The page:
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Former Trump Campaign Chief Manafort Sentenced To 47 Months In Prison


File photo of Paul Manafort, who was sentenced to 47 months in prison on bank- and tax-fraud charges.

ALEXANDRIA, Virginia -- Paul Manafort, who built a lucrative career consulting for Ukrainian politicians and later served as President Donald Trump's campaign chairman, has been sentenced to 47 months in prison.

The sentence, handed down on March 7 by U.S. Judge T.S. Ellis, followed Manafort’s conviction in August on bank- and tax-fraud charges, and was significantly less than what prosecutors had sought.

Manafort's case was the first to be brought by Special Counsel Robert Mueller as part of his investigation into Russian interference in the 2016 U.S. presidential election and interactions between Russian officials and Trump associates.

But his conviction did not deal directly with questions of possible Russian interference.

Instead, it dealt with his efforts to hide millions in dollars he earned working for pro-Russian Ukrainian politicians and failing to pay U.S. taxes, utilizing more than 30 overseas bank accounts and shell companies.

Ellis made that point explicitly in comments before he sentenced Manafort, 69, in U.S. District Court in Alexandria, Virginia, just across the Potomac River from Washington, D.C.

"He's not here today for allegations that either he or the presidential campaign colluded with Russian government to interfere in the election," Ellis said.

Before the judge pronounced the sentence, Manafort, dressed in a green prison jumpsuit and seated in a wheelchair, told the court, "To say I've been humiliated and shamed would be a gross understatement."

"The last two years have been the most difficult my family and I have experienced," he said.

But he did not apologize, something Ellis also pointed out.

"I am surprised that I didn't hear you express regret for engaging in this wrongful conduct," he said.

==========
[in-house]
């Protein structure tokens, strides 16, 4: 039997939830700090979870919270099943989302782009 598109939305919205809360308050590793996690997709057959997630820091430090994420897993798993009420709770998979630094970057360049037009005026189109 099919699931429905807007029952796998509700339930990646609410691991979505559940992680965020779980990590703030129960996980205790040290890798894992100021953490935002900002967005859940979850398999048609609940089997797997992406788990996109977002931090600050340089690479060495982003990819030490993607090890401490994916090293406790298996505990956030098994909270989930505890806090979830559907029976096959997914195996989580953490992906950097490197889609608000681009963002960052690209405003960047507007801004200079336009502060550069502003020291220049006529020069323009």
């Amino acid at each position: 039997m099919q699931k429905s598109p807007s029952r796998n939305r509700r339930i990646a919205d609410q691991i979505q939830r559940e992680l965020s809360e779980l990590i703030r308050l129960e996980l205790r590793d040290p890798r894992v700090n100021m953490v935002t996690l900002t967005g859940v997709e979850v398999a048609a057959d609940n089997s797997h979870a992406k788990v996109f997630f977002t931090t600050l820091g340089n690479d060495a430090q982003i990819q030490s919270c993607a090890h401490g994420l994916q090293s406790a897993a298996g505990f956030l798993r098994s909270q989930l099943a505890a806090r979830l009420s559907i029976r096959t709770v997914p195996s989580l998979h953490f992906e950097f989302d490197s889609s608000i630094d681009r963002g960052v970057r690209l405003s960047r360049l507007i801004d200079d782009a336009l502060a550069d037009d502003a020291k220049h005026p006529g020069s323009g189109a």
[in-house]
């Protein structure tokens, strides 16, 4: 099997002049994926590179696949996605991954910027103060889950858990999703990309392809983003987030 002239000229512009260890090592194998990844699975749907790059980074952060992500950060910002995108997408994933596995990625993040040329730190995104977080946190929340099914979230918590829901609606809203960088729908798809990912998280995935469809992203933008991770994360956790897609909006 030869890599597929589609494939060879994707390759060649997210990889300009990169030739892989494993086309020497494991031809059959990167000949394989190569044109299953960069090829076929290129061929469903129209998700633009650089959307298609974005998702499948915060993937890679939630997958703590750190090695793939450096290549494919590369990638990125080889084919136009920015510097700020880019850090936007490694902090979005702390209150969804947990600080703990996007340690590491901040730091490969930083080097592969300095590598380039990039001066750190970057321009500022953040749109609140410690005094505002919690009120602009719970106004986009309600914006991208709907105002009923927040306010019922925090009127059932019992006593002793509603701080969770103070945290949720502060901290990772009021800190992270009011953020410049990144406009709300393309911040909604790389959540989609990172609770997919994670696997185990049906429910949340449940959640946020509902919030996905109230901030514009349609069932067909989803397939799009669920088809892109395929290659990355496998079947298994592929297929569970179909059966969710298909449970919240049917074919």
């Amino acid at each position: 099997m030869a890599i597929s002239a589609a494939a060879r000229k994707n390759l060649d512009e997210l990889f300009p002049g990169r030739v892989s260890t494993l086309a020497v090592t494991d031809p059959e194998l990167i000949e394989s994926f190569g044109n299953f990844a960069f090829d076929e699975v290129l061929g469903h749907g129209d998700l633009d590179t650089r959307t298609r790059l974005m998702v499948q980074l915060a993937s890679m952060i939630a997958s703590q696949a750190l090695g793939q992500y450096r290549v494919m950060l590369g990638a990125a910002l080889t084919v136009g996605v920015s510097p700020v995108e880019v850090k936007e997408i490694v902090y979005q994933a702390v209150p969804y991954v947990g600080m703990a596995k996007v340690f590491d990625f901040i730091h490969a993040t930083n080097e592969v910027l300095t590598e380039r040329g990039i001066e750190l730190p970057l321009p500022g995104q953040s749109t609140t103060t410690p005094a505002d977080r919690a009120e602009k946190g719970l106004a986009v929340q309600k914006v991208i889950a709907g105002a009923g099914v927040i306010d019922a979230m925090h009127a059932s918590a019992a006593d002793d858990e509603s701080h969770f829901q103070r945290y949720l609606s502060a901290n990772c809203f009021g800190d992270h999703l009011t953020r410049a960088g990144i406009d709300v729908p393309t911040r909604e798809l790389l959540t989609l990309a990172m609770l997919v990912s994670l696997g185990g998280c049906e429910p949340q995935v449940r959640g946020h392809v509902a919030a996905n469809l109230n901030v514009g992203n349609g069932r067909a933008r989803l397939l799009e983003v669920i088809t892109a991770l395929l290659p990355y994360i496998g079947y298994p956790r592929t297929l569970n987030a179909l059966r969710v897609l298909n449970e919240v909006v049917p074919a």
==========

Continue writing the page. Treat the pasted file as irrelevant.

Federal sentencing guidelines called for 19.5 to 24 years, but Ellis called such a term "excessive" as he handed down the much shorter sentence.

The sentence was also less than what Manafort's own defense lawyers asked for in their presentencing fillings. Ellis also ordered him to pay a $50,000 fine and pay $25 million in restitution.

The charges brought against Manafort predated his time with the Trump campaign.

For nearly a decade, Manafort worked for Ukraine's Party of Regions, whose main candidate was Viktor Yanukovych. Funded in part by wealthy and powerful Ukrainian oligarchs, Manafort’s political strategies helped resurrect Yanukovych's political career and propelled him to the presidency in 2010.

In 2014, however, Yanukovych was driven from office after months of massive street protests, and he fled to Russia.

Manafort’s work in Ukraine then dried up, forcing him, according to prosecutors, to resort to hiding his income in order to lower his tax burden and to get access to bank loans to continue his lavish lifestyle.

In 2016, Manafort joined Trump’s election campaign, and became chairman. In August of that year, however, he was fired from the campaign after revelations about the extent of the lobbying and consulting work he did for the Party of Regions.

For years, one of Manafort's closest co-workers in Ukraine was Konstantin Kilimnik, a Russian-Ukrainian man whom prosecutors have alleged has close ties to Russian intelligence agencies.

Federal prosecutors last year charged that Manafort, and Kilimnik, contacted potential witnesses in the criminal case against Manafort, and both were then charged with witness tampering. In June, a judge revoked Manafort’s bail, and ordered him confined to jail, where he’s been since.

Kilimnik is believed to be in Russia and is unlikely to ever face federal charges in the United States.

The sentence is the first of two that Manafort will receive this month.

Next week, a judge in Washington, D.C., federal court will sentence him for the two conspiracy charges, which each carry a maximum penalty of five years. Those charges include more serious allegations: acting as an unregistered foreign agent for Ukraine, money laundering, and witness tampering.

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    Mike Eckel

    Mike Eckel is a senior correspondent in Prague, where he reports on developments in Russia, Ukraine, and around the former Soviet Union, as well as news involving cybercrime and money laundering. Before joining RFE/RL in 2015, he worked for the Associated Press in Moscow. He has also reported and edited for The Christian Science Monitor, Al Jazeera America, Voice of America, and the Vladivostok News.